Warren Buffett might very well be America's favorite investor, but his latest deal may prove to be highly unpopular with his acolytes.
Buffett's Berkshire Hathaway is putting up 25 percent of the financing — about $3 billion — for Burger King's acquisition of Canadian fast-food operator Tim Hortons. In doing so, he is wading deeply into the political debate over corporations and taxes.
This looming deal of food giants seeking a larger global footprint appears to involve what's called a tax inversion. The combined company would be headquartered in Canada, which has a lower tax rate than the U.S., though the Burger King operation would remain in Miami.
To many people, “inversion” sounds a lot like tax evasion. Congressional Democrats and President Barack Obama have been challenging such deals.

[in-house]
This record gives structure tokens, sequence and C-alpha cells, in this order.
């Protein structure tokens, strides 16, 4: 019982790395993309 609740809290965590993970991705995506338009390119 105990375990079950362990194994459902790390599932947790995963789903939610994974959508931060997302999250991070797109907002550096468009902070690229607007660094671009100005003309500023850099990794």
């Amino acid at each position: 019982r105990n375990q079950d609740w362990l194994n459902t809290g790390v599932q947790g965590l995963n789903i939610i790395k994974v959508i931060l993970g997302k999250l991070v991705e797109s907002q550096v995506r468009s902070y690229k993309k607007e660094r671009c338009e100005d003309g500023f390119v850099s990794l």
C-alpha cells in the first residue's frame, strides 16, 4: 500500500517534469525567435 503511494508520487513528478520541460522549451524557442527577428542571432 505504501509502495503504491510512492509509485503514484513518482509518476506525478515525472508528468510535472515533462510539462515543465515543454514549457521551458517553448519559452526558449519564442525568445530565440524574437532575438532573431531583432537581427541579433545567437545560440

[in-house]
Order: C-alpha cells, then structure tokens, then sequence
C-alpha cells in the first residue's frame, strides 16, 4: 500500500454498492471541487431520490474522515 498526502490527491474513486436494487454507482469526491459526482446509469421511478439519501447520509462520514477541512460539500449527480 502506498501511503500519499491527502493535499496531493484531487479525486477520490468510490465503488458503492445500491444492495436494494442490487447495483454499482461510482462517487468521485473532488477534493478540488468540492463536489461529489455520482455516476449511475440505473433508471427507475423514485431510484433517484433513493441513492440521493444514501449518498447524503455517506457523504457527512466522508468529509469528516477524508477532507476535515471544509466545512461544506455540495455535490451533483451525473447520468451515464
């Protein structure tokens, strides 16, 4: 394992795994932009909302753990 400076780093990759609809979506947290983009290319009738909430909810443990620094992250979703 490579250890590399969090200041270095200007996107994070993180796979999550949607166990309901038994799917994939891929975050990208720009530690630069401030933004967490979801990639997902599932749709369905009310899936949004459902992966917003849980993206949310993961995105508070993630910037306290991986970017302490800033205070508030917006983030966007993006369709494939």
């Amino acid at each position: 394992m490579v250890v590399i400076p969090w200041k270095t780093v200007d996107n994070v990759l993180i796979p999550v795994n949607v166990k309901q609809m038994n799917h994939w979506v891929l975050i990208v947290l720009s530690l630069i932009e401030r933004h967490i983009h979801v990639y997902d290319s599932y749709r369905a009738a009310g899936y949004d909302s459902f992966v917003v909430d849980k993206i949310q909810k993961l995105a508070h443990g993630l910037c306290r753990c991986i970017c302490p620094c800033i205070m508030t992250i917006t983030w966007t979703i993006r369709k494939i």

The outcry, for example, may have recently caused the Walgreen Co. to change its mind about moving to Switzerland as part of the acquisition of a drug company.
It's hard to believe that this multibillion-dollar deal is solely dependent on the tax savings presented by a corporate flight across our northern border.
Buffett and Burger King executives on Tuesday said as much. Buffett should make himself very clear on the logic and appearance of this deal. Given his vast influence, he should do so quickly and convincingly.
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